Tuesday, October 28th 2014.Today marks the anniversary, in 1216, of the Coronation of Henry III. A year earlier, in June 1215, his father, King John, was forced by the Barons to sign Magna Carta. During the summer of 1215 it became apparent that John had no intentions of abiding by his agreements in Magna Carta and so civil war broke out known officially as the First Barons War. The Barons who opposed John made agreements with King Alexander of Scotland and Philip Augustus King of France, the agreement with the latter was to allow the Dauphin, Prince Louis, to invade England with a French army.Louis landed in England on the Isle of Thanet on 21 May 1216 he claimed the throne as husband of Blanche of Castile who was King John's niece and also as the choice of the Barons. He arrived in London on 2 June 1216 and was proclaimed King in St Pauls Cathedral. The intention was that he be crowned at Westminster Abbey but the then Archbishop of Canterbury was at that point visiting the papal court and so the Coronation was postponed. By October 1216 Louis I, as he was now styled, controlled over half of the country and then in the middle of October John died. John's son, a 9-year-old Prince Henry, was now also proclaimed King as Henry III by a Baron called William Marshall.William Marshall as Regent now re-signed Magna Carta on behalf of Henry III and also called on the country to remove the invading French. This worked as slowly but surely all the rebel Barons came back to supporting Henry and on 11 September 1217 a definitive treaty was signed at Lambeth Palace. According to this treaty Louis was paid a large amount of money and ended his claim to the English throne, he would later become Louis VIII of France. So, for some months we had a proclaimed King Louis I, just as some years earlier we had had a Queen Matilda, yet neither appear in any list of English monarchs. The argument that they were never crowned would seem unacceptable as neither were Edward V or Edward VIII both of who do appear in the same lists. I feel a campaign coming on, anyone interested…
Friday, 7 November 2014Yesterday was the anniversary of Henry VI coming to the throne at the age of 9 months. A lot has been written about Henry especially in contemporary historical fiction so I thought today I would do something slightly different. John Blakman wrote a memoir of Henry VI in the year 1510 and I thought I'd let him tell you exactly what Henry was like, if you read the fiction you may be surprised.“He was a man of pure simplicity of mind, truthful almost to a fault. He never made a promise he did not keep, never knowingly did an injury to anyone. Rectitude and justice ruled his conduct in all public affairs. Devout himself, he sought to cherish all of the religion in others. He would exhort his visitors, particularly the young, to pursue virtue and eschew evil. He considers sports and the pleasures of the world as frivolous, and devoted his leisure to reading the scriptures and the old chronicles. Most decorous himself when attending public worship, he obliged his courtiers to enter the sacred edifice without swords or spears, and to refrain from interrupting the devotion of others by conversing within its precincts.He delighted in female society, and blamed that immodest dress, which left exposed the maternal parts of the neck. “Fie, fie, for shame!” he exclaimed “forsooth ye be to blame.” Fond of encouraging youth in the paths of virtue he would frequently converse familiarly with scholars from his college of Eton, when they visited his servants at Windsor Castle. He generally concluded with this address, adding a present of money: “be good lads, meek and docile, and attend to your religion.”He was liberal to the poor, and lived among his dependents as a father among his children. He readily forgave those who had offended him. When one of his servants had been robbed, he sent him a present of twenty nobles, desiring him to be more careful of his property in future, and requesting him to forgive the thief. Passing one day from St Albans to Cripplegate, he saw a quarter of a man impaled there for treason. Greatly shocked he exclaimed “take it away, take it away, I will have no man so cruelly treated for my account.”In his dress he was plain, and would not wear the shoes with the upturned points, then so much in fashion, and considered the distinguishing mark of a man of quality. Where are warm baths in which they say the men of that country customarily refresh and wash themselves, the King, looking into baths, saw in them men wholly naked with every garment cast off. At which he was greatly displeased, and went away quickly, abhoring such nudity as a great offence.”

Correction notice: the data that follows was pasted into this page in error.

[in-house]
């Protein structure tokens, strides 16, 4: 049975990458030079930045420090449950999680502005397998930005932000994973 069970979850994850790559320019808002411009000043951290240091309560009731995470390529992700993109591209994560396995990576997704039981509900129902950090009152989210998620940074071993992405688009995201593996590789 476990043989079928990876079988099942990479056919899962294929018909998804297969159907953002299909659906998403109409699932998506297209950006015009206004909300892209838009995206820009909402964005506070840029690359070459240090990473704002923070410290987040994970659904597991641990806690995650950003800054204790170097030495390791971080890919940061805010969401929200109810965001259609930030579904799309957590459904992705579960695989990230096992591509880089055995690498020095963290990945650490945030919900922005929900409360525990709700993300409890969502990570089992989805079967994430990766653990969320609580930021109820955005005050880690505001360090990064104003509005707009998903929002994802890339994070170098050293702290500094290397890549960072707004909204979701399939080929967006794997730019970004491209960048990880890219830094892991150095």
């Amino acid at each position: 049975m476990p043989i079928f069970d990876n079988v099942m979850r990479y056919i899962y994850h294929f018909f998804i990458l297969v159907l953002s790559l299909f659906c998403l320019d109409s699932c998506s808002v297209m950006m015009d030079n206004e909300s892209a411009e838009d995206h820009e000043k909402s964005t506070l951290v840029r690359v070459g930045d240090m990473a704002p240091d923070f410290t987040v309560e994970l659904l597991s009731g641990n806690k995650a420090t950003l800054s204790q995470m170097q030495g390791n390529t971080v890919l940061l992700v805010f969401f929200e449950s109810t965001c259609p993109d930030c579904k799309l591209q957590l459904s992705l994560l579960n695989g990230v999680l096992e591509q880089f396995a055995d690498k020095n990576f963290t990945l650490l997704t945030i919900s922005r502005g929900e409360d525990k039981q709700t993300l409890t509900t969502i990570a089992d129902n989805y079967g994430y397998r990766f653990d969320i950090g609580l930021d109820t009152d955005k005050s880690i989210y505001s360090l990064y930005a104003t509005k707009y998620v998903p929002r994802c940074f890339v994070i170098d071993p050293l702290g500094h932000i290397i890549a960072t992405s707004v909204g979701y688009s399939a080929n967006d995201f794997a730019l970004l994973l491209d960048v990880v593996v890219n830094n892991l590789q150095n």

The Writing of a Book
The Plantagenets, a Dynasty at War